|Publication number||US5423327 A|
|Application number||US 08/232,603|
|Publication date||Jun 13, 1995|
|Filing date||Apr 25, 1994|
|Priority date||Feb 21, 1989|
|Also published as||US5329931|
|Publication number||08232603, 232603, US 5423327 A, US 5423327A, US-A-5423327, US5423327 A, US5423327A|
|Inventors||William L. Clauson, Nir A. Imran|
|Original Assignee||Clauson; William L., Imran; Nir A.|
|Export Citation||BiBTeX, EndNote, RefMan|
|Patent Citations (5), Referenced by (66), Classifications (19), Legal Events (5)|
|External Links: USPTO, USPTO Assignment, Espacenet|
This is a division of application Ser. No. 07/799,557, filed Nov. 27, 1991 U.S. Pat. No. 5,329,981, which is a continuation in part of application Ser. No. 07/313,592 filed on Feb. 21, 1989, now abandoned.
This invention relates to an apparatus and method for automatic stimulation of breathing mammals in response to blood gas analysis and more in particular to detection of apnea conditions.
At the present time, transcutaneous, membranous instruments are available for measuring a patient's oxygen and carbon dioxide status non-invasively and continuously by measuring the oxygen and the carbon dioxide concentration in the skin tissue of the patient. Also peripheral nerve stimulators are available. Also available are pulse oximeters to reliably measure hemoglobin saturation within oxygen by finger or earlobe sensors. In addition, external tidal capnographs are readily available to measure exhaled lung carbon dioxide as an indirect but accurate reflection of blood carbon dioxide. However, there is not available in the market an integrated apparatus which is capable of therapeutically stimulating a patient automatically in response to information supplied from an oxygen or CO2 measuring instruments so as to stimulate a patient to breathe more effectively when there is evidence that the patient's blood CO2 level is high or O2 is low compared to normal levels. There is therefore a need for an apparatus and method which can be used for reliably providing automatic stimulation of mammals in response to hypoxemic or hypercapnic conditions preceding true apnea by sensing the blood oxygen saturation level and/or CO2 level in the blood of the patient.
In general, it is an object of the present invention to provide an apparatus and method for automatic stimulation of mammals in response to blood gas analysis.
Another object of the invention is to provide an apparatus and method which can be utilized for automatically and reliably stimulating a patient when an hypoxemic or hypercapnic condition occurs.
Another object of the invention is to provide an apparatus and method which before stimulating the patient introduces a pre-stimulus delay to prevent false positive detection.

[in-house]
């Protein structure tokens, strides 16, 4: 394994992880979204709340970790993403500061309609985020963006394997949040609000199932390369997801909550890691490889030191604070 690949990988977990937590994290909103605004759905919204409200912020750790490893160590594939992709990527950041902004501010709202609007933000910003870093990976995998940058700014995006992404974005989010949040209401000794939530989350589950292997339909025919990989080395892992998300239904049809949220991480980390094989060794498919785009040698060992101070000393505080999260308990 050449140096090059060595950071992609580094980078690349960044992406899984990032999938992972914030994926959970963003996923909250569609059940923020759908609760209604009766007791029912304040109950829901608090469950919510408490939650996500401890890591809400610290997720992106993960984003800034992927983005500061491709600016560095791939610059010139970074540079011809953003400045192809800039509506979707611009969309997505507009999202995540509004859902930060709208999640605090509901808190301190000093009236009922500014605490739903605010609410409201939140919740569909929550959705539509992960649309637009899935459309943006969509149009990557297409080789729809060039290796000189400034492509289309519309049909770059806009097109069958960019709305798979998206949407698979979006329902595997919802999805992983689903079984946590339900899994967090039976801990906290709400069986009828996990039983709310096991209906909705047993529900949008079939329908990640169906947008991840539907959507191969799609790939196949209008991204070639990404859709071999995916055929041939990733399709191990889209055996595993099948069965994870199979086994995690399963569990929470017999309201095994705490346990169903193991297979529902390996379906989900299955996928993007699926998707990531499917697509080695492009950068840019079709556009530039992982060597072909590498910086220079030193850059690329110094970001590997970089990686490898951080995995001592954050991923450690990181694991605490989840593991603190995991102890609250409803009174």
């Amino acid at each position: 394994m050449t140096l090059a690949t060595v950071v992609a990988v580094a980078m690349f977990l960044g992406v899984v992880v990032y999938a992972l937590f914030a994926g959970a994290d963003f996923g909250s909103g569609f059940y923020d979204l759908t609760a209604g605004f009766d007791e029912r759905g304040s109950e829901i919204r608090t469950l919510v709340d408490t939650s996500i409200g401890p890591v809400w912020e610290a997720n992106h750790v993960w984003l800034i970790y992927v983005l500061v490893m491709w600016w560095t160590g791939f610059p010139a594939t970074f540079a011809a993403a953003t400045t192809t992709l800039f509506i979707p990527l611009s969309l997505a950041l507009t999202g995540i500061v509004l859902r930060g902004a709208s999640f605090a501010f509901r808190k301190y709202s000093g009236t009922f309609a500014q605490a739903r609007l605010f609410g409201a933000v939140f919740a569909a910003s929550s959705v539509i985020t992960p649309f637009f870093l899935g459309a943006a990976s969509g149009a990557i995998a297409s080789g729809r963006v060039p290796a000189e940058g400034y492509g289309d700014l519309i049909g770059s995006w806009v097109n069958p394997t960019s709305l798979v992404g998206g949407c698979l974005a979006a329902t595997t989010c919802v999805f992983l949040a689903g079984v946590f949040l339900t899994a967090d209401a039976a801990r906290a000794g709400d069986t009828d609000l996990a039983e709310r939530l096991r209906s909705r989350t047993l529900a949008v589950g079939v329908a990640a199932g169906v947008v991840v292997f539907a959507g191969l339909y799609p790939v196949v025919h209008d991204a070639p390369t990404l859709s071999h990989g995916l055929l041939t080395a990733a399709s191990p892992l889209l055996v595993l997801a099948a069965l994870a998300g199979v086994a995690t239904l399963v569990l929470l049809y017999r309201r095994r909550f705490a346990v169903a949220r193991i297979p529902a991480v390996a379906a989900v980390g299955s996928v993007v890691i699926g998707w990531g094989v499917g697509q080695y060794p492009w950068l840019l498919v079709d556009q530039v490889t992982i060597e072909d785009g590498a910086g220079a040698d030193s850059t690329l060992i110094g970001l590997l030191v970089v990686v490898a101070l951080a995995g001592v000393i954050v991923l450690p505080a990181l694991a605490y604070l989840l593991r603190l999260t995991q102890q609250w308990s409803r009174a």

Another object of the invention is to provide an apparatus and method in which a stimulus is provided which provides sufficient time for the patient's blood gas level to return to a predetermined level before a second stimulation is given to the patient.
Another object of the invention is to provide an apparatus and method in which another patient characteristic such as respiration effectiveness is sensed and analyzed prior to stimulation of the patient.
Another object of the invention is to provide an apparatus and method of the above character in which the stimulation given to the patient can be programmed to be at a level which is in direct response to the level of the patient characteristic being measured.
Another object of the invention is to provide an apparatus and method of the above character which can be programmed to increase the intensity of the stimulus given to the patient in response to the time which has elapsed after a predetermined patient threshold is reached.
Another object of the invention is to provide an apparatus and method of the above character in which different types of stimuli may be provided to stimulate the patient to cause the patient to resume normal breathing.
Another object of the invention is to provide an apparatus and method of the above character in which local and remote alarm capabilities are provided.
Another object of the invention is to provide an apparatus and method of the above character which is small and compact and has relatively low power consumption requirements.
Another object of the invention is to provide an apparatus and method of the above character which is capable of recording the blood gas levels, breathing rate, etc. being monitored.
Another object of the invention is to provide an apparatus and method of the above character which records the stimuli which have been given to the patient during a predetermined period of time.
Another object of the invention is to provide an apparatus and method of the above character which can be used by sleep-apnea patients for nighttime use.
Another object of the invention is to provide an apparatus and method of the above character in which the apparatus can be in the form of a hand-held device.
Additional objects and features of the invention will appear from the following description in which the preferred embodiments are set forth in conjunction with the accompanying drawings.
FIG. 1 is a block diagram of an apparatus incorporating the present invention for automatic stimulation of mammals in response to blood gas analysis by peripheral nerve stimulation or alternatively by auditory stimulation.
FIG. 2 is a circuit diagram of the peripheral nerve stimulator which includes interface circuitry for interfacing with the computer.
FIG. 3 is a perspective view of a hand-held device showing an alternative embodiment of the invention which can be utilized for hypoxemia and apnea detection.
FIG. 4 is an isometric view of the hand-held device shown in FIG. 3 with certain parts of the case being broken away.
In general, the apparatus for automatic stimulation of a patient is comprised of means adapted to be coupled to the patient for measuring the saturation level of a gas (such as oxygen or CO2) in the blood of the patient and providing an electrical signal representative of the measured saturation level or actual or absolute level of the gas in the blood. Computer means is provided for receiving the electrical signal and generating the control signal when the measured saturation level falls below a predetermined value. Peripheral nerve stimulation means is adapted to be coupled to the patient and is coupled to the computer means and provides a nerve stimulant to the patient when the control signal is received.